Instead of a single treatment factor we can also have a factorial treatment structure within every block. Think for example of a two-factor factorial which we would model as Y ~ Block + A * B. Here, we could actually test the interaction between A and B even if every level combination of A and B appears only once in every block. As we have multiple blocks, we have multiple observations for every level combination of A and B!

6.2 Multiple Block Factors

We can also block on more than one factor. A special case is the so-called Latin Square Design where we have two block factors and one treatment factor having \(g\) levels each (yes, all!). This is very restrictive. Consider the following layout where we have a block factor with levels \(R_1\) to \(R_4\) (“rows”), another block factor with levels \(C_1\) to \(C_4\) (“columns”) and a treatment factor with levels \(A\) to \(D\).

In a Latin Square Design each treatment (the Latin letters) appears exactly once in each row and once in each column. We also say it is a so-called row-column designs.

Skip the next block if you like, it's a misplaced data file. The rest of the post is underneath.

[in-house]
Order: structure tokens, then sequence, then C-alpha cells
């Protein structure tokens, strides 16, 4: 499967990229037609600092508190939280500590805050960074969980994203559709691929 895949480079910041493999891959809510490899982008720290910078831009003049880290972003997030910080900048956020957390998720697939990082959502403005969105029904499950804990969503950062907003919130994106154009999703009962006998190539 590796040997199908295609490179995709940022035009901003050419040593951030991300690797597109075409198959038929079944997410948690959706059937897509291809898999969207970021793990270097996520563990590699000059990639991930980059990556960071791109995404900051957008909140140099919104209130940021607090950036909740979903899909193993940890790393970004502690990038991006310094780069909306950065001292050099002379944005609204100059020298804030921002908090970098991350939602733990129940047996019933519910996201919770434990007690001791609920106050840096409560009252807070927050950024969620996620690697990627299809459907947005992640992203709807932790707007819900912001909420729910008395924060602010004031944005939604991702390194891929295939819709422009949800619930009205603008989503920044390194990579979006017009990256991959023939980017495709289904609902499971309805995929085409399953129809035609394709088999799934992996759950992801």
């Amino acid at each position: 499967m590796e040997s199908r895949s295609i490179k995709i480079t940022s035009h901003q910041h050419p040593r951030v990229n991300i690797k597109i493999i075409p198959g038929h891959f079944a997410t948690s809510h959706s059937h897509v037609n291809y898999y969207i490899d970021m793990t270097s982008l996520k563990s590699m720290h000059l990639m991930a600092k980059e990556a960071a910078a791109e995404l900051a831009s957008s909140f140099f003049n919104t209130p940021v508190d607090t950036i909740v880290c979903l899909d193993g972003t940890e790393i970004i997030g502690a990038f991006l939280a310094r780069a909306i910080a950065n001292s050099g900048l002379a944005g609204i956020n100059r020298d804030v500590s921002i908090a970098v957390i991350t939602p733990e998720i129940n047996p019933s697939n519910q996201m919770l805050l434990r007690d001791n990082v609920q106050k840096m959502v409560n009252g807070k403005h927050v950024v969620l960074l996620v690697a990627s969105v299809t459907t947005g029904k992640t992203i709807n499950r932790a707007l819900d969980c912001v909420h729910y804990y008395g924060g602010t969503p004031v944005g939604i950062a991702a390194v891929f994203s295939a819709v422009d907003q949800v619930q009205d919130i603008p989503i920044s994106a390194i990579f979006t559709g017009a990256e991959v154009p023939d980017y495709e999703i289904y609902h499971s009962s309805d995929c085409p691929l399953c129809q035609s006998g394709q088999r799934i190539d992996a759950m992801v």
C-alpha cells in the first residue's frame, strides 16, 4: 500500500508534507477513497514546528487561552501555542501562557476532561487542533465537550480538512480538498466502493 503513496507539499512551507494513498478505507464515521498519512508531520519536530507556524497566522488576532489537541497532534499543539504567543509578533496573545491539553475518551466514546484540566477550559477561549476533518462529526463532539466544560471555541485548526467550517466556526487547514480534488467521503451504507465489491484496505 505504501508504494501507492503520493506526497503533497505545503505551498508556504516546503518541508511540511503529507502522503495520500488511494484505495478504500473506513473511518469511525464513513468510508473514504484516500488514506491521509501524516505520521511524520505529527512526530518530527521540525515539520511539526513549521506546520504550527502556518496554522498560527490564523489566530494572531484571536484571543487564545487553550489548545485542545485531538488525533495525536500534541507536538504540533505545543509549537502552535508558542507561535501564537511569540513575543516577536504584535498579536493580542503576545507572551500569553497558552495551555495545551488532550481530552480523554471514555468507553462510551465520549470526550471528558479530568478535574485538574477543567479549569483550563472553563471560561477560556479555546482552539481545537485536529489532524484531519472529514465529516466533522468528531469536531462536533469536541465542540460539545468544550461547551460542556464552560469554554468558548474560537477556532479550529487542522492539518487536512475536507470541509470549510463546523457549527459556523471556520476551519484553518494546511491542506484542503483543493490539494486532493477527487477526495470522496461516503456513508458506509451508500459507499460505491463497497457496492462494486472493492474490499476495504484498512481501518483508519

\(C_1\) \(C_2\) \(C_3\) \(C_4\)
\(R_1\) \(A\) \(B\) \(C\) \(D\)
\(R_2\) \(B\) \(C\) \(D\) \(A\)
\(R_3\) \(C\) \(D\) \(A\) \(B\)
\(R_4\) \(D\) \(A\) \(B\) \(C\)

We can create a Latin Square Design in R for example with the function design.lsd of the add-on package agricolae (de Mendiburu 2020).

##      [,1] [,2] [,3] [,4]
## [1,] "A"  "C"  "B"  "D" 
## [2,] "C"  "A"  "D"  "B" 
## [3,] "D"  "B"  "A"  "C" 
## [4,] "B"  "D"  "C"  "A"

A Latin Square blocks on both rows and columns simultaneously. We can use the model \[ Y_{ijk} = \mu + \alpha_i + \beta_j + \gamma_k + \epsilon_{ijk}, \] to analyze data from a Latin square design. Here, \(\alpha_i\)’s are the treatment effects and \(\beta_j\) and \(\gamma_k\) are the block effects with the usual side-constraints.

The design is balanced having the effect that our usual estimators and sums of squares are “working.” In R we would use the model formula Y ~ Block1 + Block2 + Treat.